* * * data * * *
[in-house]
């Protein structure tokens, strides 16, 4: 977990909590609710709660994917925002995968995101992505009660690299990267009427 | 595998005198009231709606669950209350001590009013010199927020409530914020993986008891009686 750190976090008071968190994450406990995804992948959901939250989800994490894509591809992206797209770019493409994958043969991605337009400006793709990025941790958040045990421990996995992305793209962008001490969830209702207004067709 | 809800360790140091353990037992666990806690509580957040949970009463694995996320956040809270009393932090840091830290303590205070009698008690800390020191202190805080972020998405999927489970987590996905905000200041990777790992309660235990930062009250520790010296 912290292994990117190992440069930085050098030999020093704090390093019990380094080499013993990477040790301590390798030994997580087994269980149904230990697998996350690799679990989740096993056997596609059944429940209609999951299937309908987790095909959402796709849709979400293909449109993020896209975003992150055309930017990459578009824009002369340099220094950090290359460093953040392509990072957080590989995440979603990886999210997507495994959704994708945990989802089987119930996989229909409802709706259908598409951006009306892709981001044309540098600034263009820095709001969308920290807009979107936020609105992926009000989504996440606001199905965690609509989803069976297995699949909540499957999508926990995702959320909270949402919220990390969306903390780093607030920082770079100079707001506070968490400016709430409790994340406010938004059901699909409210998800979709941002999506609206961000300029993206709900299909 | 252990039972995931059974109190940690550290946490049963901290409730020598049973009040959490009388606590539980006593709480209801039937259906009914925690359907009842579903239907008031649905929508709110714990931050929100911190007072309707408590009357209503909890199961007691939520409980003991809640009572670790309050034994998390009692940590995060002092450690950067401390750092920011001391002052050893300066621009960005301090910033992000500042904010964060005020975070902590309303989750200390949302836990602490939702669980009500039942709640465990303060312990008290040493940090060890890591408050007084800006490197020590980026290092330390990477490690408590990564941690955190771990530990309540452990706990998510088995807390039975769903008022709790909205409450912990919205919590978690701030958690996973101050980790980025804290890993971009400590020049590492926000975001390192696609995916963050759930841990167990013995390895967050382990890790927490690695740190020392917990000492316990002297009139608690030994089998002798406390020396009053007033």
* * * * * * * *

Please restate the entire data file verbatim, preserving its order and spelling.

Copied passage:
[in-house]
């Protein structure tokens, strides 16, 4: 977990909590609710709660994917925002995968995101992505009660690299990267009427 | 595998005198009231709606669950209350001590009013010199927020409530914020993986008891009686 750190976090008071968190994450406990995804992948959901939250989800994490894509591809992206797209770019493409994958043969991605337009400006793709990025941790958040045990421990996995992305793209962008001490969830209702207004067709 | 809800360790140091353990037992666990806690509580957040949970009463694995996320956040809270009393932090840091830290303590205070009698008690800390020191202190805080972020998405999927489970987590996905905000200041990777790992309660235990930062009250520790010296 912290292994990117190992440069930085050098030999020093704090390093019990380094080499013993990477040790301590390798030994997580087994269980149904230990697998996350690799679990989740096993056997596609059944429940209609999951299937309908987790095909959402796709849709979400293909449109993020896209975003992150055309930017990459578009824009002369340099220094950090290359460093953040392509990072957080590989995440979603990886999210997507495994959704994708945990989802089987119930996989229909409802709706259908598409951006009306892709981001044309540098600034263009820095709001969308920290807009979107936020609105992926009000989504996440606001199905965690609509989803069976297995699949909540499957999508926990995702959320909270949402919220990390969306903390780093607030920082770079100079707001506070968490400016709430409790994340406010938004059901699909409210998800979709941002999506609206961000300029993206709900299909 | 252990039972995931059974109190940690550290946490049963901290409730020598049973009040959490009388606590539980006593709480209801039937259906009914925690359907009842579903239907008031649905929508709110714990931050929100911190007072309707408590009357209503909890199961007691939520409980003991809640009572670790309050034994998390009692940590995060002092450690950067401390750092920011001391002052050893300066621009960005301090910033992000500042904010964060005020975070902590309303989750200390949302836990602490939702669980009500039942709640465990303060312990008290040493940090060890890591408050007084800006490197020590980026290092330390990477490690408590990564941690955190771990530990309540452990706990998510088995807390039975769903008022709790909205409450912990919205919590978690701030958690996973101050980790980025804290890993971009400590020049590492926000975001390192696609995916963050759930841990167990013995390895967050382990890790927490690695740190020392917990000492316990002297009139608690030994089998002798406390020396009053007033």